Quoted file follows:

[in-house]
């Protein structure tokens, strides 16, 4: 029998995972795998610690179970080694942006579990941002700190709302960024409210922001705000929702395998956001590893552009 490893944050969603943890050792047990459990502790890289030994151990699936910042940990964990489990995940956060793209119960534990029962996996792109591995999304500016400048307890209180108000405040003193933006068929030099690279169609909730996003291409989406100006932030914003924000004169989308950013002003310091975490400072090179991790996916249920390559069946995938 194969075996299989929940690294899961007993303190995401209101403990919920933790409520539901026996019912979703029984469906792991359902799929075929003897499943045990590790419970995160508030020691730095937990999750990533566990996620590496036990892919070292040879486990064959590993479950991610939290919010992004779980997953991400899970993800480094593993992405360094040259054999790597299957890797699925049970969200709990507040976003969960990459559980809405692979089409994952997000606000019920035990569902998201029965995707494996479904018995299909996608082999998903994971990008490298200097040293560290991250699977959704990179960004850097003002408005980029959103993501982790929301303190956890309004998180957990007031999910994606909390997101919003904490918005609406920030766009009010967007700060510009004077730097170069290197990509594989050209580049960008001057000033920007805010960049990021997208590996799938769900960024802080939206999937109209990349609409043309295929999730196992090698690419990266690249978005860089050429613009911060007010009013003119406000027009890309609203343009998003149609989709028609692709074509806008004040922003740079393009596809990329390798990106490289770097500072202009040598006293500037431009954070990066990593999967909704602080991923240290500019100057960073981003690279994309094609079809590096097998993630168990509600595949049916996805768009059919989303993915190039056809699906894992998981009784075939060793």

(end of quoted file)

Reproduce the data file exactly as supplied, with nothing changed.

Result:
[in-house]
């Protein structure tokens, strides 16, 4: 029998995972795998610690179970080694942006579990941002700190709302960024409210922001705000929702395998956001590893552009 490893944050969603943890050792047990459990502790890289030994151990699936910042940990964990489990995940956060793209119960534990029962996996792109591995999304500016400048307890209180108000405040003193933006068929030099690279169609909730996003291409989406100006932030914003924000004169989308950013002003310091975490400072090179991790996916249920390559069946995938 194969075996299989929940690294899961007993303190995401209101403990919920933790409520539901026996019912979703029984469906792991359902799929075929003897499943045990590790419970995160508030020691730095937990999750990533566990996620590496036990892919070292040879486990064959590993479950991610939290919010992004779980997953991400899970993800480094593993992405360094040259054999790597299957890797699925049970969200709990507040976003969960990459559980809405692979089409994952997000606000019920035990569902998201029965995707494996479904018995299909996608082999998903994971990008490298200097040293560290991250699977959704990179960004850097003002408005980029959103993501982790929301303190956890309004998180957990007031999910994606909390997101919003904490918005609406920030766009009010967007700060510009004077730097170069290197990509594989050209580049960008001057000033920007805010960049990021997208590996799938769900960024802080939206999937109209990349609409043309295929999730196992090698690419990266690249978005860089050429613009911060007010009013003119406000027009890309609203343009998003149609989709028609692709074509806008004040922003740079393009596809990329390798990106490289770097500072202009040598006293500037431009954070990066990593999967909704602080991923240290500019100057960073981003690279994309094609079809590096097998993630168990509600595949049916996805768009059919989303993915190039056809699906894992998981009784075939060793």